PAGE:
Weekly News Update 
WASHINGTON, D.C. August 4, 2017

TO: NCSEJ Leadership and Interested Parties

FROM: Daniel Rubin, Chairman;
Alexander Smukler, President;
Mark B. Levin, Executive Vice-Chairman & CEO
Dear Friend,

On Wednesday, President Trump signed a new sanctions bill into law that reinforces sanctions against Russia for the 2014 annexation of Crimea and interference in the 2016 U.S. elections. The bill received near-unanimous support in Congress, passing the Senate 98-2 and the House 419-3. President Trump's signing statement regarding the bill can be read here.

Vice President Mike Pence visited Estonia, Georgia, and Montenegro this week. In Estonia and Georgia, Vice President Pence reaffirmed U.S. support for their sovereignty and defense, denouncing Russian aggression and Russian attempts to redraw international borders.

The Wall Street Journal reported this week that the Pentagon and the State Department have drawn up plans to provide Ukraine with lethal aid, including antitank missiles, for its ongoing conflict in Donbass. According to the report, President Trump has not been briefed on the plan and his position regarding lethal aid to Ukraine is not known.

Former Auschwitz guard, 96-year-old Oskar Groening, has been found fit to serve a four year prison sentence for his role in the murder of some 300,000 Hungarian Jews during the Holocaust. Auschwitz survivor Irene Weiss, mother of NCSEJ Deputy Director Lesley Weiss, testified at Groening's trial which concluded in 2015.

In Moldova, hundreds of protesters took to the streets to denounce electoral changes that many people believe give unfair advantages to the two ruling parties, the pro-Western Democratic Party and the pro-Russian Socialists. The next round of parliamentary elections are scheduled for next year.

Mark B. Levin
NCSEJ Executive Vice-Chairman & CEO
Washington, D.C. August 4, 2017

Trump Signs Russian Sanctions Into Law, With Caveats    

By Peter Baker and Sophia Kishkovsky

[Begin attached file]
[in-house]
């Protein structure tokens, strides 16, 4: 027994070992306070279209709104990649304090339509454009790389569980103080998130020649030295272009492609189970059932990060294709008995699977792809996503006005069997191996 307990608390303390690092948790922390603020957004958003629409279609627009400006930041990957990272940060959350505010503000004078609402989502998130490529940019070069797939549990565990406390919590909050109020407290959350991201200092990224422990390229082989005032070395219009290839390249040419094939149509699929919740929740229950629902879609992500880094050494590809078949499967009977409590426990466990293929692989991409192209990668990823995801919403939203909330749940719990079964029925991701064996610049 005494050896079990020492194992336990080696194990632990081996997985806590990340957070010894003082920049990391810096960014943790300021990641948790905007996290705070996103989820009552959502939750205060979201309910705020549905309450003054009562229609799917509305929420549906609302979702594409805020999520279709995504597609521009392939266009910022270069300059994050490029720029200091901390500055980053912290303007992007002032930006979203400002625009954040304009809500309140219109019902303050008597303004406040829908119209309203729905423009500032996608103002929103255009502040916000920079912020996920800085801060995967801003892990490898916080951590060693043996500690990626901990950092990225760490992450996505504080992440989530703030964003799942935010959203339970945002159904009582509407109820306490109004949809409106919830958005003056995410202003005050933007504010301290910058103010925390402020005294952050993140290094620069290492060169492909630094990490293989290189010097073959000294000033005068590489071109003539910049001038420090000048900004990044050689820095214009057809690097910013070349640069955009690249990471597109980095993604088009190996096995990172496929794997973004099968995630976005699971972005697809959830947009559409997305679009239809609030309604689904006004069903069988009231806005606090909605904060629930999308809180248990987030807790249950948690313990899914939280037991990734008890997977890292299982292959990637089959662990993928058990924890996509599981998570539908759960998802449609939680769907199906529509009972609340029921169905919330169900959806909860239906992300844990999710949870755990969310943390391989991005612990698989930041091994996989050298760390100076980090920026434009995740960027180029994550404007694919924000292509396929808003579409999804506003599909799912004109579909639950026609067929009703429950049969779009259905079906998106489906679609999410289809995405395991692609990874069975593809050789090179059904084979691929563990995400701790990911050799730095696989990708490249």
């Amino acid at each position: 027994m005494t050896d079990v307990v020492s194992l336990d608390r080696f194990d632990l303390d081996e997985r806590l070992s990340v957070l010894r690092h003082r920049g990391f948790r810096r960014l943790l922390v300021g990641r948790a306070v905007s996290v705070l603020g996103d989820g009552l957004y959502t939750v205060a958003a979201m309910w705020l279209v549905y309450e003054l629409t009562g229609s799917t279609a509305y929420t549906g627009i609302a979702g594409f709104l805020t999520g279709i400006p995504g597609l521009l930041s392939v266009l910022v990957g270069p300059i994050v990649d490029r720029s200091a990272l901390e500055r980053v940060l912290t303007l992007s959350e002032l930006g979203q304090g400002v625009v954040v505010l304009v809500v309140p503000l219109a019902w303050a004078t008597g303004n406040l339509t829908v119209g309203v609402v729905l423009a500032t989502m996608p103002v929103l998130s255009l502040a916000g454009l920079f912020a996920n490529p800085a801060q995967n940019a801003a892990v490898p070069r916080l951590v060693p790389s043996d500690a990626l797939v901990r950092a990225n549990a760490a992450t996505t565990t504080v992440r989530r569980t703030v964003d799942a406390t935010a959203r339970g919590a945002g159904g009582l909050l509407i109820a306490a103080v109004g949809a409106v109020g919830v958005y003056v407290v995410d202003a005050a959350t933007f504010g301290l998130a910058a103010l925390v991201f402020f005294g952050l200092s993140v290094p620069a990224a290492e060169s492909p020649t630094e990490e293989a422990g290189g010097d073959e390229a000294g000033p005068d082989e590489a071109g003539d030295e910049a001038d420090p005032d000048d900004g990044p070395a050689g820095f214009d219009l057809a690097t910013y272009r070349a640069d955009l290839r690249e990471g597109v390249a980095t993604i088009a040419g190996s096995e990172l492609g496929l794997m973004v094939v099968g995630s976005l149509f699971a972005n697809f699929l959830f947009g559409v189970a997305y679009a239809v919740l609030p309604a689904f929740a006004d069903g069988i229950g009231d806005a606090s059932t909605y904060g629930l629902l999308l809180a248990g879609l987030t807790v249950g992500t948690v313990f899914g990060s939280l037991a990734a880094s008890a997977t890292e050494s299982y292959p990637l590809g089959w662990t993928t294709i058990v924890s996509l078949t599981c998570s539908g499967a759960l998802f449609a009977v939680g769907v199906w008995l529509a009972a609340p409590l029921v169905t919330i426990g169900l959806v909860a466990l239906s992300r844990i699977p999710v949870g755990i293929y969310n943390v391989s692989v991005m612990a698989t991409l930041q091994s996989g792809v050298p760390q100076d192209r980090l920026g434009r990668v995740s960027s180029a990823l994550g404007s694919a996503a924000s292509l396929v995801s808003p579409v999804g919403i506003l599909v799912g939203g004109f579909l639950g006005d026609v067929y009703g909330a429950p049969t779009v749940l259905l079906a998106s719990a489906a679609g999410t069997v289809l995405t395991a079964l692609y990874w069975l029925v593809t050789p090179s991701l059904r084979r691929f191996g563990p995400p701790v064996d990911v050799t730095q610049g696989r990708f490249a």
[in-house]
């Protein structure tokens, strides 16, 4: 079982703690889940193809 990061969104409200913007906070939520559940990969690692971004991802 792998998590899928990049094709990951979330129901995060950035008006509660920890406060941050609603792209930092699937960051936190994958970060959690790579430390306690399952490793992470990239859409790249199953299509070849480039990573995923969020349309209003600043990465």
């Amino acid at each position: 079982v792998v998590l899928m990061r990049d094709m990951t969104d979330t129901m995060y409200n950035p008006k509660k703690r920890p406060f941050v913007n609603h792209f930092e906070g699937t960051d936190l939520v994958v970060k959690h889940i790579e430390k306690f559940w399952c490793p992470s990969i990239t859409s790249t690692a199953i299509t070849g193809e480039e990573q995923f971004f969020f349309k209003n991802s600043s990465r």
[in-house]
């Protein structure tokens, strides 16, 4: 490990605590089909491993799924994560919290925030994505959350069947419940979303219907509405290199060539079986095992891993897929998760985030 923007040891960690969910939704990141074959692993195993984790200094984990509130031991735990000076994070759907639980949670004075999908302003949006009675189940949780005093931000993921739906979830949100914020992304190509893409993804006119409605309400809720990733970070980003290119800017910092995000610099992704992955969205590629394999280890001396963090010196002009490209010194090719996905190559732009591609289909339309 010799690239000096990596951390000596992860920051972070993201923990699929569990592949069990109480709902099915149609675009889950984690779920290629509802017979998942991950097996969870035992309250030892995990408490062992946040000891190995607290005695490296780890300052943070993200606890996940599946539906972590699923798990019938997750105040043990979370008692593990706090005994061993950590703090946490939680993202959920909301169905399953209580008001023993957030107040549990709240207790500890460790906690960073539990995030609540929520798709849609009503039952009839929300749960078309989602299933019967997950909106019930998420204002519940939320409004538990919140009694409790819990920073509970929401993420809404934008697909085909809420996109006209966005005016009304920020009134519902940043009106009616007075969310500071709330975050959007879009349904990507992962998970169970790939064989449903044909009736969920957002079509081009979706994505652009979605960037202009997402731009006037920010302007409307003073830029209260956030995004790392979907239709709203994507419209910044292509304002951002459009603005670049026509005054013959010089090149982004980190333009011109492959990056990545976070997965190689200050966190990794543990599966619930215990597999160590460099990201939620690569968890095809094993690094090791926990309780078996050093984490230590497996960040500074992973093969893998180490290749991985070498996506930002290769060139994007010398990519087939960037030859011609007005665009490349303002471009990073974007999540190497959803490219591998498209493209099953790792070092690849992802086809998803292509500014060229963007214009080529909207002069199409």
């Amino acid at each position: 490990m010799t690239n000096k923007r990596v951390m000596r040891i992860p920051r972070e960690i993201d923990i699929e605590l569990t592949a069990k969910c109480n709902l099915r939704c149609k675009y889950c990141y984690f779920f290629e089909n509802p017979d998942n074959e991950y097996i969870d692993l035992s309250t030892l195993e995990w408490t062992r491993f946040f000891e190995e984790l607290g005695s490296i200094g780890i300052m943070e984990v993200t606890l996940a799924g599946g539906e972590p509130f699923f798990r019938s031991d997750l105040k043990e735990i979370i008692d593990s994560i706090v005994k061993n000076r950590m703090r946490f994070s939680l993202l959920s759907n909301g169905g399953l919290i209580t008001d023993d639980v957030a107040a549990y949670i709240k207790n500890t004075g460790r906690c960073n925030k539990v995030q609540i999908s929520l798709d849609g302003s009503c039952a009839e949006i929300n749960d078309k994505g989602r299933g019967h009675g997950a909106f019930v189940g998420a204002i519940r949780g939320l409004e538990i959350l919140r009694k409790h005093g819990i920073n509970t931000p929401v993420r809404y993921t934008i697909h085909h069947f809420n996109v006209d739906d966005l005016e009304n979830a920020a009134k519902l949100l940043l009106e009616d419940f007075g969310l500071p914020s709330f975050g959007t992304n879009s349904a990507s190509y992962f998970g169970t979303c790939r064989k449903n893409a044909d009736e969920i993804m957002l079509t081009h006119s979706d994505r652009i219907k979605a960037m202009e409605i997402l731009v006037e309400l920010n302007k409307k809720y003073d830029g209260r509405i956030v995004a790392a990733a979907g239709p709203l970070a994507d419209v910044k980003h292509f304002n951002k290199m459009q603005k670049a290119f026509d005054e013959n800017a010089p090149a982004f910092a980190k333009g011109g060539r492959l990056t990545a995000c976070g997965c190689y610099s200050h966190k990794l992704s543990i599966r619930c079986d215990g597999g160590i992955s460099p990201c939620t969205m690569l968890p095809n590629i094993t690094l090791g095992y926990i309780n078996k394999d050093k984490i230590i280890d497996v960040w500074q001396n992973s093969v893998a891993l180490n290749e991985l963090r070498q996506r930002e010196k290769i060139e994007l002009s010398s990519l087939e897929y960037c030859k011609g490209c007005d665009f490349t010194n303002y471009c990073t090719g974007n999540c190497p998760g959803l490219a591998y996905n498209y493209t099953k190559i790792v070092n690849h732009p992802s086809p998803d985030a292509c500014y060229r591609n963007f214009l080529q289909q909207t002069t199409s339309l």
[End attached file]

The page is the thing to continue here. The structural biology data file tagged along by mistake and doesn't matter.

New York Times, August 2, 2017

President Trump signed legislation on Wednesday imposing sanctions on Russia and limiting his own authority to lift them, but asserted that the measure included “clearly unconstitutional provisions” and left open the possibility that he might choose not to enforce them as lawmakers intended.

The legislation, which also includes sanctions on Iran and North Korea, represented the first time that Congress had forced Mr. Trump to sign a bill over his objections by passing it with bipartisan, veto-proof majorities. Even before he signed it, the Russian government retaliated by seizing two American diplomatic properties and ordering the United States to reduce its embassy staff members in Russia by 755 people.

The measure reflected deep skepticism among lawmakers in both parties about Mr. Trump’s friendly approach to President Vladimir V. Putin of Russia and an effort to prevent Mr. Trump from letting the Kremlin off the hook for its annexation of Crimea, military intervention in Ukraine and its meddling in last year’s American election. Rather than the rapprochement Mr. Trump once envisioned, the United States and Russia now seem locked in a spiral of increasing tension.

Read the full article here.

After Russia’s Retaliation, Embassy Workers Brace for a ‘Shock to the System       

By Neil MacFarquhar

New York Times, July 31, 2017

The last time the Kremlin forced a sweeping reduction of local staff at the American Embassy in Moscow, a young diplomat named Steven Pifer found himself working four days a week on arms control, as usual. But on the fifth day, he navigated the capital in a big truck to move furniture or haul mammoth grocery loads.

The entire staff of the embassy, except the ambassador, was assigned one day each week to grunt work called All Purpose Duty, Mr. Pifer recalled in an interview on Monday, when they shed their dark suits and polished loafers to mow the lawns, fix the plumbing, cook in the cafeteria and even clean the toilets.

That was a last hurrah for the Cold War in 1986, and although the embassy now functions on a far more complex scale, many current and former diplomats expect a similar effort in the wake of President Vladimir V. Putin’s announcement on Sunday that the United States diplomatic mission in Russia must shed 755 employees by Sept. 1.

Read the full article here.

The Testing Ground for Trump’s Russia Policy

By Uri Friedman

The Atlantic, July 30, 2017

At the moment, U.S.-Russian relations could be thought of as a live experiment in the “Great Man” theory of history, which attributes historical change to the actions of exceptional individuals rather than impersonal forces that transcend any man or woman. If it were up to Vladimir Putin and Donald Trump, it seems, Russia and the United States would be teaming up to defeat terrorism, leaving the bitter days of sanctions and election meddling and proxy wars behind them.